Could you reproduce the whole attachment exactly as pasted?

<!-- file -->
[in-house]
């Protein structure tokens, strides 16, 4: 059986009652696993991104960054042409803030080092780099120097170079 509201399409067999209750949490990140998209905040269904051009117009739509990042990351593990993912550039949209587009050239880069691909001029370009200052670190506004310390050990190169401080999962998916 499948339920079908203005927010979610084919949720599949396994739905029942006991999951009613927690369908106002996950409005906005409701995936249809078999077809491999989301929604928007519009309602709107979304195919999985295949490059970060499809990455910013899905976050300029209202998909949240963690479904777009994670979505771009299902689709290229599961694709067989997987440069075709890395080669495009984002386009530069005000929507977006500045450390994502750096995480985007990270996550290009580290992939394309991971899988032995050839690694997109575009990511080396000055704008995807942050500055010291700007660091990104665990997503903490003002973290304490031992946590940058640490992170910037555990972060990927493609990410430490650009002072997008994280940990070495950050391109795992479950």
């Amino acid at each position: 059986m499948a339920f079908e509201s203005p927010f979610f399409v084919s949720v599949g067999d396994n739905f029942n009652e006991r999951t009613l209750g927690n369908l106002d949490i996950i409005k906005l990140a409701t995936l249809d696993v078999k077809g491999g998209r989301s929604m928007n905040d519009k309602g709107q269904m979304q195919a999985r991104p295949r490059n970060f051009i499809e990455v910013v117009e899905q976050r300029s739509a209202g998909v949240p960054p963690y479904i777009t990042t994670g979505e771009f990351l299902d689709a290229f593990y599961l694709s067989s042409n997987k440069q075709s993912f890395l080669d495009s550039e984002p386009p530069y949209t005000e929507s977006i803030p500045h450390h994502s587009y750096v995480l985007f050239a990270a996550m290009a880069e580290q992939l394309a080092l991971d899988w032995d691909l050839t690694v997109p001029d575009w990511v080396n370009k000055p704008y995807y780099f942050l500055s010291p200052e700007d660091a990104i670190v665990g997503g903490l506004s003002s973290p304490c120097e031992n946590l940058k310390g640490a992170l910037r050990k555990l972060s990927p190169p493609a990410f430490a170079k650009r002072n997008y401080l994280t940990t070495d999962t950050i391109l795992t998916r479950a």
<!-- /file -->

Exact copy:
[in-house]
């Protein structure tokens, strides 16, 4: 059986009652696993991104960054042409803030080092780099120097170079 509201399409067999209750949490990140998209905040269904051009117009739509990042990351593990993912550039949209587009050239880069691909001029370009200052670190506004310390050990190169401080999962998916 499948339920079908203005927010979610084919949720599949396994739905029942006991999951009613927690369908106002996950409005906005409701995936249809078999077809491999989301929604928007519009309602709107979304195919999985295949490059970060499809990455910013899905976050300029209202998909949240963690479904777009994670979505771009299902689709290229599961694709067989997987440069075709890395080669495009984002386009530069005000929507977006500045450390994502750096995480985007990270996550290009580290992939394309991971899988032995050839690694997109575009990511080396000055704008995807942050500055010291700007660091990104665990997503903490003002973290304490031992946590940058640490992170910037555990972060990927493609990410430490650009002072997008994280940990070495950050391109795992479950």
């Amino acid at each position: 059986m499948a339920f079908e509201s203005p927010f979610f399409v084919s949720v599949g067999d396994n739905f029942n009652e006991r999951t009613l209750g927690n369908l106002d949490i996950i409005k906005l990140a409701t995936l249809d696993v078999k077809g491999g998209r989301s929604m928007n905040d519009k309602g709107q269904m979304q195919a999985r991104p295949r490059n970060f051009i499809e990455v910013v117009e899905q976050r300029s739509a209202g998909v949240p960054p963690y479904i777009t990042t994670g979505e771009f990351l299902d689709a290229f593990y599961l694709s067989s042409n997987k440069q075709s993912f890395l080669d495009s550039e984002p386009p530069y949209t005000e929507s977006i803030p500045h450390h994502s587009y750096v995480l985007f050239a990270a996550m290009a880069e580290q992939l394309a080092l991971d899988w032995d691909l050839t690694v997109p001029d575009w990511v080396n370009k000055p704008y995807y780099f942050l500055s010291p200052e700007d660091a990104i670190v665990g997503g903490l506004s003002s973290p304490c120097e031992n946590l940058k310390g640490a992170l910037r050990k555990l972060s990927p190169p493609a990410f430490a170079k650009r002072n997008y401080l994280t940990t070495d999962t950050i391109l795992t998916r479950a």